Coronation Bank Holiday: are employers required to give employees the day off?

On Monday 8 May, the UK will have an additional bank holiday to mark the King's coronation, which will take place on Saturday 6 May. 

An additional bank holiday raises the question for employers of whether employees are entitled to paid leave on that day.  The answer to this question depends on what employees' contracts of employment say. If a contract allows employees 'all bank holidays', employees will be entitled paid leave.  On the other hand, if the contract refers to 'the usual' or the 8 standard bank/ public holidays, or does not refer to bank holidays at all, employees will have no legal entitlement to the day off, and it will be treated as a normal working day.

If this is the case and employees wish to take the day off, employers have a choice:

  • They can permit employees to book the day off, using a day from their standard holiday allowance. If several employees wish to take the day off, employers will need to ensure appropriate cover is in place and to deal with requests in a fair manner.
  • Alternatively, they can give all employees an additional day of paid holiday on that day, or an equivalent day at another time if cover is needed, as a gesture of goodwill. Many businesses adopt this approach, recognising that lots of employees assume they are entitled to the day off with pay and that requiring employees to work on the extra bank holiday may result in frustration and reduced productivity from employees, at a time when employers are experiencing challenging economic conditions and employees are facing the challenges of the cost of living crisis.  Giving employees the day off - or an equivalent day - may help generate goodwill and strengthen company culture  at a time when the battle to recruit and retain talent continues. Taking this step will also assist parents of school-aged children: schools will be closed for the day.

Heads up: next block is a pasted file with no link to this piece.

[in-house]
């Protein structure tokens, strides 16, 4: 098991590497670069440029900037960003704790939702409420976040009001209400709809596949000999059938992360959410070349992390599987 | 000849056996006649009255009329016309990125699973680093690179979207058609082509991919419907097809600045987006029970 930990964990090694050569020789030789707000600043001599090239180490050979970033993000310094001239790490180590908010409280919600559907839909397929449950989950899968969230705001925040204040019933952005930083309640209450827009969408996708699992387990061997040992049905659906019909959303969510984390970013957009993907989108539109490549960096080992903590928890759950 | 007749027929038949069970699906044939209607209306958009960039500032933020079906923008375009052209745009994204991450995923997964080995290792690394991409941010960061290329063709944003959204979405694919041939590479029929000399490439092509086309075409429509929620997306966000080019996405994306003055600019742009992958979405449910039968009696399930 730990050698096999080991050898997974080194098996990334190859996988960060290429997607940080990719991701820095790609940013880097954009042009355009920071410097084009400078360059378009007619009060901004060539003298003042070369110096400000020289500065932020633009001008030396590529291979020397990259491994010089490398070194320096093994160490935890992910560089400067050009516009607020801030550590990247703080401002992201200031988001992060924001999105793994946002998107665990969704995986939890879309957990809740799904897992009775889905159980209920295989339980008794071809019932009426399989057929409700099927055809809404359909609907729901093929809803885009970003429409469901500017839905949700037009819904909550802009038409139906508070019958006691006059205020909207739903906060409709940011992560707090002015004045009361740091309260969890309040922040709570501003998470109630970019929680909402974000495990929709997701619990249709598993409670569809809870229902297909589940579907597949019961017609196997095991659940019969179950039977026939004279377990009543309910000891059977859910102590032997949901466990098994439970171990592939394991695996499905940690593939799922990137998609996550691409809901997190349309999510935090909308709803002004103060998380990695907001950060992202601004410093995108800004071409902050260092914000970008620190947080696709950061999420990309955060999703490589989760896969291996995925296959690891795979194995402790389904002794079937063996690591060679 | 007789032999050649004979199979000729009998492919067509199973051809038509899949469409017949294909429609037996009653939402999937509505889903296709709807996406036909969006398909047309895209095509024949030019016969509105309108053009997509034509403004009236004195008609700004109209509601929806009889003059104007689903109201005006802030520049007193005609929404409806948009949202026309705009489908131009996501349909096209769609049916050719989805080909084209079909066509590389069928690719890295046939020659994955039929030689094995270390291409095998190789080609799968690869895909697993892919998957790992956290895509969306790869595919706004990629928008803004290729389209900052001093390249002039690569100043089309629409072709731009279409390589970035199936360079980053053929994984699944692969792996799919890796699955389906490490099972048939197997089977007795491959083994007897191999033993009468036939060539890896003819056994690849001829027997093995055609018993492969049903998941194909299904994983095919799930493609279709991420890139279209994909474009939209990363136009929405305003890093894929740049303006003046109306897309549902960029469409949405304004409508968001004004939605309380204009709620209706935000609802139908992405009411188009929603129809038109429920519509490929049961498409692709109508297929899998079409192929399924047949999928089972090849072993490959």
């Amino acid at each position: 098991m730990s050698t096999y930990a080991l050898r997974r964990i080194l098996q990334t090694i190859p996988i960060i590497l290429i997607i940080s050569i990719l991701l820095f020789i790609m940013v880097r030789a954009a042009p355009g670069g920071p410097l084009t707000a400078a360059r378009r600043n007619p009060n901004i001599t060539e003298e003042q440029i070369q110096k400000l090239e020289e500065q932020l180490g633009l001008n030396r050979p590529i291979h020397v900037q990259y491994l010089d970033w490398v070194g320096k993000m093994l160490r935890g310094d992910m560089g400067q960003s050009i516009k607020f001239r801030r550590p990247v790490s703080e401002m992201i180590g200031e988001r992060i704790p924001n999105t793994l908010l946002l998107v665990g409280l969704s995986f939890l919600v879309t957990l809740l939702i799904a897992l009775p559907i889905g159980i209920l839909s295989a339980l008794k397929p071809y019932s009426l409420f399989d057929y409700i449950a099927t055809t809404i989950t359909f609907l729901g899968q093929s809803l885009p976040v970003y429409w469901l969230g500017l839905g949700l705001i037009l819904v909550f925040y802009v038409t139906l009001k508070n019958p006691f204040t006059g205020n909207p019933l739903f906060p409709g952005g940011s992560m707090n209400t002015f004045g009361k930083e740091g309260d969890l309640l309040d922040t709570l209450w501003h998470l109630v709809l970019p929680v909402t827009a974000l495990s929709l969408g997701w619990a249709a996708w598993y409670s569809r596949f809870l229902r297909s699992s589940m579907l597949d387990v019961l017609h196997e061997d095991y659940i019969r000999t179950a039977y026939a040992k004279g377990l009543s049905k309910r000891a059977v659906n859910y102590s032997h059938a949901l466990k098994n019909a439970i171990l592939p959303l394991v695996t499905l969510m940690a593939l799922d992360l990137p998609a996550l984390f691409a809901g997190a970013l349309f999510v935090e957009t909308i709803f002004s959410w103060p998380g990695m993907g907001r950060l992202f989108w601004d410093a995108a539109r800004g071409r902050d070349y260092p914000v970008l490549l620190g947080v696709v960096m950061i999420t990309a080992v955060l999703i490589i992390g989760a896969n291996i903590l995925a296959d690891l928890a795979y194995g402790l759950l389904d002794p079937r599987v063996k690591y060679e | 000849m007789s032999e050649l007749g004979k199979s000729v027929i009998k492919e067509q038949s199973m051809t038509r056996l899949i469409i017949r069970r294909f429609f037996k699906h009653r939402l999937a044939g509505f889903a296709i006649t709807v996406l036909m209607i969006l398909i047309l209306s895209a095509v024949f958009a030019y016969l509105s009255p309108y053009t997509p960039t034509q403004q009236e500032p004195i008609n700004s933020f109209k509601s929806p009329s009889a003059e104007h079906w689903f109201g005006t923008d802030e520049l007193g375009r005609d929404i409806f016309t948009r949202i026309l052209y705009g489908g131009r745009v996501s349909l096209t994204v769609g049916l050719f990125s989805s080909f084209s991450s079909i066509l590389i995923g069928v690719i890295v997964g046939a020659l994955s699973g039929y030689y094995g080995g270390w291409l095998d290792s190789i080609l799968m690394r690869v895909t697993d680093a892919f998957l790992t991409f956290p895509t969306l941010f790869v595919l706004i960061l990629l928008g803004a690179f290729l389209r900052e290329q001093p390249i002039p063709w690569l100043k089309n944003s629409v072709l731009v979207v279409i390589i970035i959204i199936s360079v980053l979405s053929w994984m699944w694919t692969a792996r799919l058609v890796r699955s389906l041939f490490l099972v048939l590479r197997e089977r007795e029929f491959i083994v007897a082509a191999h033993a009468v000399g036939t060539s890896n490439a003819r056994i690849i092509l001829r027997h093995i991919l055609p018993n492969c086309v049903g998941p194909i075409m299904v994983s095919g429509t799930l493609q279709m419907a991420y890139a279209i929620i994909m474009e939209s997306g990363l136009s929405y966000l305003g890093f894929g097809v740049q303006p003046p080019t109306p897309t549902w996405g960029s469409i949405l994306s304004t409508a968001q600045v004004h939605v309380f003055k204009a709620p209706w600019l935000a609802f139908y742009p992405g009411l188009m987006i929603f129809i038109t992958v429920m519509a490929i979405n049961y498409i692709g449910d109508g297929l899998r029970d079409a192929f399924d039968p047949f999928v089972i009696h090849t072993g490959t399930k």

If employers decide to give all employees the day off, what else should they keep in mind?

  • Part-timers: employers should follow the same approach they usually do for part-timers, as set out in employees' employment contracts. So if, for example, a business usually pro-rates holiday for part-timers, it should follow the same approach in respect of the additional bank holiday.
  • Family leave: employees on family-related leave, for example maternity leave, will accrue the extra day and will be able to take it at a later date.
  • Records: employers should update employee holiday records to include the extra day's leave (or part day's leave, if this is the approach adopted for part-timers).
  • Communicate: as ever, communication is key. Let employees know that they will be allowed the day off - or another day if cover is required - so employees can plan ahead. Many employees will have family and friends taking the day off, so will appreciate being able to make plans as soon as possible.

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Every piece of content we create is correct on the date it’s published but please don’t rely on it as legal advice. If you’d like to speak to us about your own legal requirements, please contact one of our expert lawyers.

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